King Leonidas of Sparta and the Legendary Battle of the 300 at Thermopylae
Zack Snyder’s 2007 fantasy historical film, 300, has probably made the Battle of Thermopylae one of the most famous battles of the ancient world. It may be pointed out, though, that the film has more fantasy than history in it. Most people would be aware that the leader of the Greeks during the battle was Leonidas of Sparta. Yet, how much do we actually know about King Leonidas, and what happened during the Battle of Thermopylae?
According to ancient Greek historian Herodotus, Leonidas was the son of King Alexandridas and his first wife, an unnamed woman who was also the king’s niece. Leonidas, however, was not the first child, as his father’s second wife bore a son, Cleomenes. Soon after this, Alexandridas’ first wife bore a son as well, Dorieus, who was Leonidas’ elder brother. After Dorieus was born, she was pregnant with Leonidas, and he was followed by Cleombrotus, although Herodotus suggests that there was an account stating that Leonidas and Cleombrotus were twins.
Leonidas’ ascension to the throne of Sparta in 489 BC was, as described by Herodotus, ‘a result of an unforeseeable situation’. As the third son of Alexandridas, Leonidas’ chances of succeeding the throne were rather slim, and he had no designs on the kingship. Upon the death of Alexandridas, the Spartan throne went to Cleomenes. The new king, however, died without a male heir. Additionally, Dorieus lost his life on an expedition in Sicily. This meant that Leonidas was the eldest surviving son of Alexandridas, and he was the best person to succeed his bother. Moreover, Leonidas had married Cleomenes’ daughter, Gorgo.
Leonidas I of Sparta. ( Wikimedia Commons )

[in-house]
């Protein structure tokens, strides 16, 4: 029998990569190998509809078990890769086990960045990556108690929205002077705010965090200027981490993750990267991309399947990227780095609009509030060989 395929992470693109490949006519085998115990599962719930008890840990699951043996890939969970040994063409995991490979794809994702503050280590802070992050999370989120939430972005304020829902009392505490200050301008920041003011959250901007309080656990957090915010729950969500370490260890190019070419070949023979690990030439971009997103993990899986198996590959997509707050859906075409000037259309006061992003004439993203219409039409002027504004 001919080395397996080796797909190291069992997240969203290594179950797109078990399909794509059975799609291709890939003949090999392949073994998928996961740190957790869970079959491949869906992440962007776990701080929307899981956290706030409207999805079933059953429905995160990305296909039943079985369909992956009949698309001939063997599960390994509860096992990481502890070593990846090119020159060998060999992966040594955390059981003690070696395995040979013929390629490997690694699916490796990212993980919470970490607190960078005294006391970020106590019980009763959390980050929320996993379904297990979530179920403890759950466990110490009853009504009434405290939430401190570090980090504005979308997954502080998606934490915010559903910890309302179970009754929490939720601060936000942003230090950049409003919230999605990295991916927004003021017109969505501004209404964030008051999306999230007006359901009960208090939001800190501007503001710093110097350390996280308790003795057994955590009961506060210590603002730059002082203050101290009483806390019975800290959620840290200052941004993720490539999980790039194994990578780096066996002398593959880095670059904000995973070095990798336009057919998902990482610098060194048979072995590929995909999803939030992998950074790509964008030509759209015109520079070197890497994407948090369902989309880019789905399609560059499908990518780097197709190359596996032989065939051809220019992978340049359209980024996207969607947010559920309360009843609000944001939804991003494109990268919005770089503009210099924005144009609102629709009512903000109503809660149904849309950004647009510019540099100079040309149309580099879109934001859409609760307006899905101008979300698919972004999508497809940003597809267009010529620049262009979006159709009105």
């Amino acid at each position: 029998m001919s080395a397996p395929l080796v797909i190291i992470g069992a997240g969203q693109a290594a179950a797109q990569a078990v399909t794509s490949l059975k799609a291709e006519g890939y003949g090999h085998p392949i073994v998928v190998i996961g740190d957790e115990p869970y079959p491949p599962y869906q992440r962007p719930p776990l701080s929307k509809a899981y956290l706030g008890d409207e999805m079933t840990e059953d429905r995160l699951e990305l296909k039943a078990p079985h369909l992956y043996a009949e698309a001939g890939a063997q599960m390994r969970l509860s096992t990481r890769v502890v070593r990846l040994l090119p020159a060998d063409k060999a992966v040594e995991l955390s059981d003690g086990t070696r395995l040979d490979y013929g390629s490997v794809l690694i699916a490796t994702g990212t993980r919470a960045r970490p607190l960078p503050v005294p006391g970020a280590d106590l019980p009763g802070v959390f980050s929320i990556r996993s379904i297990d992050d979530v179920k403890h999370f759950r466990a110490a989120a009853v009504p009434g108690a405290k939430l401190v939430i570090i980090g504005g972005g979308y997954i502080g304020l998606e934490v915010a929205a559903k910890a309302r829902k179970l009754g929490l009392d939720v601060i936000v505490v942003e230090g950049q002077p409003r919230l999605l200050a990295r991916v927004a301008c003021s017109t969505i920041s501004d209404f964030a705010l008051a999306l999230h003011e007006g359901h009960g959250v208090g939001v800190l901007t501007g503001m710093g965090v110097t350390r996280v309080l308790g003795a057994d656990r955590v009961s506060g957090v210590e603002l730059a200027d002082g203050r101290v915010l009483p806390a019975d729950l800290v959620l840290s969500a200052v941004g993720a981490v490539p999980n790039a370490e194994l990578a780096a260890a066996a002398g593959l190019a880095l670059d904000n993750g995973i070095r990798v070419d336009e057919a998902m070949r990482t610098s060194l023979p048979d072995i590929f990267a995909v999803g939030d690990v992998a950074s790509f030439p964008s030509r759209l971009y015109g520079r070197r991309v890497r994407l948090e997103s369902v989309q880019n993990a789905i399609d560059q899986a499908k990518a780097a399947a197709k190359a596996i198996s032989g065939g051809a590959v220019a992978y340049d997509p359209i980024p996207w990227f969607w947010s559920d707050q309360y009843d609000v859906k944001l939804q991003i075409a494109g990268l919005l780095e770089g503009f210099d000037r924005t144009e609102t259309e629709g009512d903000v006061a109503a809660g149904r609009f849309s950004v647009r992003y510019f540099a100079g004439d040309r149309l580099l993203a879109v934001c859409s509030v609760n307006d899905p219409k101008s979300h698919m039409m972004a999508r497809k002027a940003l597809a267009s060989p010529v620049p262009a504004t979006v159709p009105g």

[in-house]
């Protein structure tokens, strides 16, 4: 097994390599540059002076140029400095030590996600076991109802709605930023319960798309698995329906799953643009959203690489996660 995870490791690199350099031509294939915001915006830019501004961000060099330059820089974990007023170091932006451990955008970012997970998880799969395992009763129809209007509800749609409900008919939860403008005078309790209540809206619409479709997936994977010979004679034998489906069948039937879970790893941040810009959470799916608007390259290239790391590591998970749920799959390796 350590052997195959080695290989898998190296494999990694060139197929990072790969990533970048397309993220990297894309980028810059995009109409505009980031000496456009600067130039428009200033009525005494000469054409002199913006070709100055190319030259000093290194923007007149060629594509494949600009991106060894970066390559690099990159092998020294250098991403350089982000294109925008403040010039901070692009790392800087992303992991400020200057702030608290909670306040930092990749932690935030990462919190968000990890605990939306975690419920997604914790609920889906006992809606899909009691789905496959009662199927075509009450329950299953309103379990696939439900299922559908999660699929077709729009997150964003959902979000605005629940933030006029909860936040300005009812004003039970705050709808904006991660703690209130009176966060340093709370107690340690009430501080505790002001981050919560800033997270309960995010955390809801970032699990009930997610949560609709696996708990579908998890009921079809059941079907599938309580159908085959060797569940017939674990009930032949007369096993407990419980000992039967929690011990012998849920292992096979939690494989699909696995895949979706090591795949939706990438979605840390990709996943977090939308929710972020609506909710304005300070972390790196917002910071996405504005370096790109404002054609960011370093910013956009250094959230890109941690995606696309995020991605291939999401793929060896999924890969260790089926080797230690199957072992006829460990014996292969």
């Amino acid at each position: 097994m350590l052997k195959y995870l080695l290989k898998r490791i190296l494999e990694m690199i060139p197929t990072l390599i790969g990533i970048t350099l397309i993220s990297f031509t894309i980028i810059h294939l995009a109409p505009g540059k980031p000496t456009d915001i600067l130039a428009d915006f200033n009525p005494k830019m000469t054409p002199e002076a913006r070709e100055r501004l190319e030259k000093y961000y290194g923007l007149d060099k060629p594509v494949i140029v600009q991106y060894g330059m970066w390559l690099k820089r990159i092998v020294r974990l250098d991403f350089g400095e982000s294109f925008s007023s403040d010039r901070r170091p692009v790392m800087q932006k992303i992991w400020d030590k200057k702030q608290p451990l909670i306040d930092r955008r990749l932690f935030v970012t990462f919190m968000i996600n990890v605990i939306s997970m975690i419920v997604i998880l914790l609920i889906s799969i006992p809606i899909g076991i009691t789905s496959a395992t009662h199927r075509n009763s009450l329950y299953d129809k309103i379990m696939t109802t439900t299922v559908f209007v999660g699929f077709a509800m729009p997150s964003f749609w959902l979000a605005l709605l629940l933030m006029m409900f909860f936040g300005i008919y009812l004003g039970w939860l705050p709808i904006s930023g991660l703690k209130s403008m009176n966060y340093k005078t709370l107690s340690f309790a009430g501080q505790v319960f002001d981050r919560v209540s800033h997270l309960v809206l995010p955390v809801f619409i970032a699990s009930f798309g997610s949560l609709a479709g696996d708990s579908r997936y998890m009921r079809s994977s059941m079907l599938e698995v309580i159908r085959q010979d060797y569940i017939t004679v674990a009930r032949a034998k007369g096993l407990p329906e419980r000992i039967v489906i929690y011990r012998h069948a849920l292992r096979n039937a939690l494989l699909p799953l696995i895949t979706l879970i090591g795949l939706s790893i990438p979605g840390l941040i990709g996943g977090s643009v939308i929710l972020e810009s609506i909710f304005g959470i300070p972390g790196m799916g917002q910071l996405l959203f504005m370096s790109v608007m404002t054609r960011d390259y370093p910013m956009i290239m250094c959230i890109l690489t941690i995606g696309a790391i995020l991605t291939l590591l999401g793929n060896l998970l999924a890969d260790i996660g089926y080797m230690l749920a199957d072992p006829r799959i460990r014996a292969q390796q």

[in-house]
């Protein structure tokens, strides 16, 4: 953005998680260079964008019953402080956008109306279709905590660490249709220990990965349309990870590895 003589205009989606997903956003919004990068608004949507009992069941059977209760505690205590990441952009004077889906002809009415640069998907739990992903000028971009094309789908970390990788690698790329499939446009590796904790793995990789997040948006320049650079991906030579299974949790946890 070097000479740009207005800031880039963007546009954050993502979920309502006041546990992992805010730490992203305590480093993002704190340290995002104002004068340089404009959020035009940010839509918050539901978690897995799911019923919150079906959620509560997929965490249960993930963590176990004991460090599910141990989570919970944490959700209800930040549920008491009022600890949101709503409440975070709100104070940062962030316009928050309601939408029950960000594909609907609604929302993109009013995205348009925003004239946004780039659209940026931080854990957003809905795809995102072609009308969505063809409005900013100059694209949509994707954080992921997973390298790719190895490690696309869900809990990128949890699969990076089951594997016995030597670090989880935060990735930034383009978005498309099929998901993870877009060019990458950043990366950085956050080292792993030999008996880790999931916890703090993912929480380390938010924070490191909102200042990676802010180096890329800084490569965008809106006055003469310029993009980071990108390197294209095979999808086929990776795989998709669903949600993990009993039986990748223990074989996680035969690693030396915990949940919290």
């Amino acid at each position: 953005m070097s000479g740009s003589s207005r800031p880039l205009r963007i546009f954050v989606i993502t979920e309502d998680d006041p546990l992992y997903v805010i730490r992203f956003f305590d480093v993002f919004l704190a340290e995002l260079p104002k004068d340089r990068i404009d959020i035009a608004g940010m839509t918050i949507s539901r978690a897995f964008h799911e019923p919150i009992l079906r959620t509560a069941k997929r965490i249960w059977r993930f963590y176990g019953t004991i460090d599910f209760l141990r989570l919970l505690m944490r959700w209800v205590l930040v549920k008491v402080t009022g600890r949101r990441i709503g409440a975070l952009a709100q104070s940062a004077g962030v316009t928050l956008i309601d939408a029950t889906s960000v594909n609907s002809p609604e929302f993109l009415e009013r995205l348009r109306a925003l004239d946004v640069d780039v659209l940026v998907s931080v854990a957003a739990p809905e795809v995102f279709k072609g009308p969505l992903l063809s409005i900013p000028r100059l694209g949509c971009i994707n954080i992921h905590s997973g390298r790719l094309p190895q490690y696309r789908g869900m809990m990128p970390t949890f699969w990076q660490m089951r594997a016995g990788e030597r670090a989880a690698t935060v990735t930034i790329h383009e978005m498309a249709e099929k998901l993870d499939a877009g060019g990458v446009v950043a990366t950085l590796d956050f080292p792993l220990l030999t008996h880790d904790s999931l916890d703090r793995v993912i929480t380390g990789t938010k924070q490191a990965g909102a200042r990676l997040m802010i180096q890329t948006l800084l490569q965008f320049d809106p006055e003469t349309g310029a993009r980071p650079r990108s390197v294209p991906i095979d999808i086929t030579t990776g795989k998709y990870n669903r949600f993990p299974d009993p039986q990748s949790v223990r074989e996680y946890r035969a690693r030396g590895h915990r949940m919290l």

The Persian Invasions
The new king Leonidas did not have an easy task ahead of him. Several years earlier, the Persians under king Darius I had invaded Greece, primarily in order to punish the city-states of Athens and Eretria, who had supported the cities of Ionia during their revolt against Persian rule. The invasion ended with the decisive Athenian victory at the Battle of Marathon in 490 BC, but it was not long before Darius began raising a huge new army with which he intended to return with full force. The threat of another Persian invasion threw the Greek states into alliance though many were still technically at war with each other.
Relief depicting the Battle of Marathon. ( Military-history.org)
Darius was unable to launch an offensive in Greece immediately because of rebellions in other sectors of his empire and in 486 BC, while he was quelling these, he was killed in battle. His son, Xerxes, ascended to the throne. Determined to avenge his father’s defeat, Xerxes began to muster forces to once again invade Greece. By 480 BC, Xerxes had built up an enormous army of some one hundred and fifty thousand men and a navy of six hundred ships. He was now ready. In late August or early September of 480 BC, Xerxes launched his offensive upon Greece in what is now known as the Battle of Thermopylae.
The Battle of Thermopylae is the most famous battle of the Second Persian Invasion of Greece and one of the most famous battles in European ancient history. Unlike other battles, however, it was not a victory for the Greeks, but a defeat. Its fame is derived from being one of the most courageous last stands by the vastly outnumbered defending army of Greek city states led by King Leonidas of Sparta against the invading Persians under King Xerxes.
- Pythia, The Oracle of Delphi
- The Sacred Omphalos Stone, Navel of the World and Communicator of the Gods
It took place in a narrow pass between the mountains of central Greece and the sea, called Thermopylae. This was a strategic move on the part of the Greeks. The narrowness of the pass negated the advantage the Persians had in numbers.
The site of the battle today: the road to the right is built on reclaimed land and approximates the 480 BC shoreline. ( Wikimedia Commons )
Although the 300 Spartans were the most famous combatants on the Greek side, they were not the only Greeks present at the battle. One has to bear in mind that the Spartans had other Greek allies with them, including the Thespians, Thebans, soldiers from Mycaene and other Greek states. Herodotus gives the actual number of Peloponnesians at the battle alone as 3,100 or 4,000, and a grand total of over 5,000 Greeks. Modern estimates, however, suggest that the Greek forces numbered at around 20,000, which included the helots, retainers, and auxiliaries. The number of invading Persians is disputed at being between two hundred thousand to two and a half millions soldiers, though it is most likely closer to the former.